Given the increasing importance of the China market and Chinese
companies, international corporations and investors now encounter
Chinese companies in two very different contexts.
First, they often have Chinese-incorporated companies as
subsidiaries. Because of the very strong authority given by Chinese
law to anyone using a company "chop" and to the
company's "legal representative," there are serious
traps for the unaware in this area.
Second, international companies and investors must often deal with
Chinese companies as counterparties, both inside and outside of
China, and again Chinese corporate procedures for authorizing
contracts are different from those in the West.
In both contexts it is very important to know who in a Chinese
company has authority to act on behalf of the company, and what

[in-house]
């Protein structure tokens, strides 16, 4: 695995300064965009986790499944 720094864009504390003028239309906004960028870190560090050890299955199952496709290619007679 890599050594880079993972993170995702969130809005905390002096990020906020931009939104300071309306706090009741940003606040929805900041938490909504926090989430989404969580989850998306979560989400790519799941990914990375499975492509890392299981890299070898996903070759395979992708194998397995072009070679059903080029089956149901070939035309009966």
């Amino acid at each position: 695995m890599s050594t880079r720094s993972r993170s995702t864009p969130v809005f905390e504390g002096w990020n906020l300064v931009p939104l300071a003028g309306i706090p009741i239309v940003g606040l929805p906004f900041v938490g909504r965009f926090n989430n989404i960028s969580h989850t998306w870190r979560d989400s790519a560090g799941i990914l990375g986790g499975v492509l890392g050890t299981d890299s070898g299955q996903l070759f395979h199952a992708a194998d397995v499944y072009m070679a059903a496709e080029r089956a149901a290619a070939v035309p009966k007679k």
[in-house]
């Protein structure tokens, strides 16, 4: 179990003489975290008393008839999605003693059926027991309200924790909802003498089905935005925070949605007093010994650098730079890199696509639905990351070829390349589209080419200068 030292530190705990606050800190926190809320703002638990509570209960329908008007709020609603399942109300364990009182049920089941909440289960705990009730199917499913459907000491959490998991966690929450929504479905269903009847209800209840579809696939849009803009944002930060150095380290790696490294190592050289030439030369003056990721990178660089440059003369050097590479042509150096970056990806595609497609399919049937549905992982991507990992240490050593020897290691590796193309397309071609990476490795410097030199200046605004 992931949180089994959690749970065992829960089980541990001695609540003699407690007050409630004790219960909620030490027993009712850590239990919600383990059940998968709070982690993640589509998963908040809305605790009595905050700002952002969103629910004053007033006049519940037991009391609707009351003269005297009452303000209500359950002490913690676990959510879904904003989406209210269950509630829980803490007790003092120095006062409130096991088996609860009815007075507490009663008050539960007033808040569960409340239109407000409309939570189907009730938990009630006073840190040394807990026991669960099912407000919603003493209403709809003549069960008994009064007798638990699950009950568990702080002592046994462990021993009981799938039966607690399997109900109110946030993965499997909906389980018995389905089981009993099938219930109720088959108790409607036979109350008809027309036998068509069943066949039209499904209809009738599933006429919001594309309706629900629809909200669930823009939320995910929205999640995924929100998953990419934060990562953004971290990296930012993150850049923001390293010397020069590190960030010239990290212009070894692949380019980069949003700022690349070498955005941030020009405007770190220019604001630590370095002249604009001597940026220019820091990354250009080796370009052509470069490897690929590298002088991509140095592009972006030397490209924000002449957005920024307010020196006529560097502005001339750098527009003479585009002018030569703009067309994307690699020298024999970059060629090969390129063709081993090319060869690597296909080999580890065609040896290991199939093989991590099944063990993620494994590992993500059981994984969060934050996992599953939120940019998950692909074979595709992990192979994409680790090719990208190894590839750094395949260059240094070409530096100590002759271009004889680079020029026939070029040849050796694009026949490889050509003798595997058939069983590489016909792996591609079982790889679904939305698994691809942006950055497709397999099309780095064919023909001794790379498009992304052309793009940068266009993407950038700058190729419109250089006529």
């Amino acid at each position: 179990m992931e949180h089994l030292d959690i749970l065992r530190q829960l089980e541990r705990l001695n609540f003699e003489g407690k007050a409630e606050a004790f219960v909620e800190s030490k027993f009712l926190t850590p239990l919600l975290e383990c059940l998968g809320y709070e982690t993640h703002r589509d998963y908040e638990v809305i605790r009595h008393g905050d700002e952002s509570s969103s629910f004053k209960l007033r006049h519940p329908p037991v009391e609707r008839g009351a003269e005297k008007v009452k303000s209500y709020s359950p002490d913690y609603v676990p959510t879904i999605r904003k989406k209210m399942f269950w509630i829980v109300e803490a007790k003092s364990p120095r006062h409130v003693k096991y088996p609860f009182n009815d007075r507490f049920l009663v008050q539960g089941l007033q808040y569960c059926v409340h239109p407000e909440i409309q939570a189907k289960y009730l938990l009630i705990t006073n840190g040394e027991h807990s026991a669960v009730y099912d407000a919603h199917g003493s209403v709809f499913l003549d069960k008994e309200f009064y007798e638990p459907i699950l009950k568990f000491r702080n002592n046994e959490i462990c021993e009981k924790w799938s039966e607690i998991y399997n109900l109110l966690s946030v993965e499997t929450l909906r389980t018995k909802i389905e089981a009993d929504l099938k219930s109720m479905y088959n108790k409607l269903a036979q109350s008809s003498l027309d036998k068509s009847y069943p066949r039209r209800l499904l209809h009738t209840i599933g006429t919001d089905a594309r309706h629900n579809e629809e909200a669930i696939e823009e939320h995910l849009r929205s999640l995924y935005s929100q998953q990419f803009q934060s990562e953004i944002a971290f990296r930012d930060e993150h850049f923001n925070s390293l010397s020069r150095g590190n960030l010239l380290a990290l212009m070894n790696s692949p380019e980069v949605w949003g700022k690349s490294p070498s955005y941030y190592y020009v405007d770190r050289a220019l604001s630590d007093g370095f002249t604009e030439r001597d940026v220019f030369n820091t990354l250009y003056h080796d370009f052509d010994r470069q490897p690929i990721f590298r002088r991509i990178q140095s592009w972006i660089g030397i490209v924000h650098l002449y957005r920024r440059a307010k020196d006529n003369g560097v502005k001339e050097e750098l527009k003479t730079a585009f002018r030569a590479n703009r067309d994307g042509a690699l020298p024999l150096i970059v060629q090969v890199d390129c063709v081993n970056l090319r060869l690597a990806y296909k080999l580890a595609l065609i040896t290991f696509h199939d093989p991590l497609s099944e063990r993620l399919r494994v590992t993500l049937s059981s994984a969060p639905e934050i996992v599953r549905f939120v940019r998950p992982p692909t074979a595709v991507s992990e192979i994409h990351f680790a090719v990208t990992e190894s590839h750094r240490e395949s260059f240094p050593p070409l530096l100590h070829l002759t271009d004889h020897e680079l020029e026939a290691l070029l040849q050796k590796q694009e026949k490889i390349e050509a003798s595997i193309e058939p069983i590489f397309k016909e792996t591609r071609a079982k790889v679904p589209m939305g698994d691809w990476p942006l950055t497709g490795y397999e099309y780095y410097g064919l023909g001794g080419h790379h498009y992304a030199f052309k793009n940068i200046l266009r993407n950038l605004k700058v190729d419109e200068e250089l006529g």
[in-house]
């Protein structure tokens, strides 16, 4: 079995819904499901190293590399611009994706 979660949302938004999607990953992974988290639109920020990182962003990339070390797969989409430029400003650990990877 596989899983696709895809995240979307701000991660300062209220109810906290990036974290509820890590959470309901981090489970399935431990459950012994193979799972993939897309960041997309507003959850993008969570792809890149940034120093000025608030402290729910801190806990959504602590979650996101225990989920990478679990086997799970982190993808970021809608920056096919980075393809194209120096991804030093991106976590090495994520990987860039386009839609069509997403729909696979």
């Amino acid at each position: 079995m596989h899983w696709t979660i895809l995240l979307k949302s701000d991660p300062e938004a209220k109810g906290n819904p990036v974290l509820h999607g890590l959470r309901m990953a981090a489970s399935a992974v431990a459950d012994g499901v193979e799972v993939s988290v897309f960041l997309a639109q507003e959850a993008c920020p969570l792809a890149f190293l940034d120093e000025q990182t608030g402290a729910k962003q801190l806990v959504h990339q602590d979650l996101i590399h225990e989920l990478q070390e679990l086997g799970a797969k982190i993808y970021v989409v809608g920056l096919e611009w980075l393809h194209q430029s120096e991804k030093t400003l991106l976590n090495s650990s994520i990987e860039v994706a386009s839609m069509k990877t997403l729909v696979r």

procedures are necessary (depending on the context) to restrict
Howard Chao, Chair of O'Melveny's Asia Practice, recently
co-authored two articles, "Restricting Contracting Authority
of Chinese Subsidiaries Checklist," and "Executing
Contracts with Chinese Enterprises," published by Practical
Law Company in Practical Law the Journal. The articles
outline some of legal and practice considerations on these
Drawing on his decades of experience advising on complex
China-inbound transactions, Chao lays out the basic information
that all multinationals should know in setting up their subsidiary
operations in China and before entering into agreements with
Chinese counterparties, and offers practical tips for how best to
minimize risk exposure.
O'Melveny & Myers LLP routinely provides
advice to clients on complex transactions in which these issues may
arise, including finance, mergers and acquisitions, and licensing
arrangements. If you have any questions about the operation of the
applicable statutory provisions or the case law interpreting these
provisions, please contact any of the attorneys listed on this
We discuss Robinson Helicopter Company Incorporated v McDermott  HCA 22 .
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